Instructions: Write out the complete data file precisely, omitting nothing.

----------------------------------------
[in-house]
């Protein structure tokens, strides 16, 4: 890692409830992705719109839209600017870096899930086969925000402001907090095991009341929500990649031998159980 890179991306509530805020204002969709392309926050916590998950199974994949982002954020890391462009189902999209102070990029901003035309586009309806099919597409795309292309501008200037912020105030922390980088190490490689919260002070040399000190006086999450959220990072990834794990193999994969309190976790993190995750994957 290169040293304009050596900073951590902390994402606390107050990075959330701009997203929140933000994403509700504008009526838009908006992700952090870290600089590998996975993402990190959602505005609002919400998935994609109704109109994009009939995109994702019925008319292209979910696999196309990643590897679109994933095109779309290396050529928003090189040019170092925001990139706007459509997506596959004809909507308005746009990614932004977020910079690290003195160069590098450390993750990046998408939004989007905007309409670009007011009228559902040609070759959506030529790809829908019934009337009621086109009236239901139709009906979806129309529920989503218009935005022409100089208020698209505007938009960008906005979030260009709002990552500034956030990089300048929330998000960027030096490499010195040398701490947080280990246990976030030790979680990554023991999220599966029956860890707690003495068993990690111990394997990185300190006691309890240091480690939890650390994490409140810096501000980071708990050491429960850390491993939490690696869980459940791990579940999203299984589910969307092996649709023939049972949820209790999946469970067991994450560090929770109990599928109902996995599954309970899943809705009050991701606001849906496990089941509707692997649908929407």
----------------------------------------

[in-house]
């Protein structure tokens, strides 16, 4: 890692409830992705719109839209600017870096899930086969925000402001907090095991009341929500990649031998159980 890179991306509530805020204002969709392309926050916590998950199974994949982002954020890391462009189902999209102070990029901003035309586009309806099919597409795309292309501008200037912020105030922390980088190490490689919260002070040399000190006086999450959220990072990834794990193999994969309190976790993190995750994957 290169040293304009050596900073951590902390994402606390107050990075959330701009997203929140933000994403509700504008009526838009908006992700952090870290600089590998996975993402990190959602505005609002919400998935994609109704109109994009009939995109994702019925008319292209979910696999196309990643590897679109994933095109779309290396050529928003090189040019170092925001990139706007459509997506596959004809909507308005746009990614932004977020910079690290003195160069590098450390993750990046998408939004989007905007309409670009007011009228559902040609070759959506030529790809829908019934009337009621086109009236239901139709009906979806129309529920989503218009935005022409100089208020698209505007938009960008906005979030260009709002990552500034956030990089300048929330998000960027030096490499010195040398701490947080280990246990976030030790979680990554023991999220599966029956860890707690003495068993990690111990394997990185300190006691309890240091480690939890650390994490409140810096501000980071708990050491429960850390491993939490690696869980459940791990579940999203299984589910969307092996649709023939049972949820209790999946469970067991994450560090929770109990599928109902996995599954309970899943809705009050991701606001849906496990089941509707692997649908929407």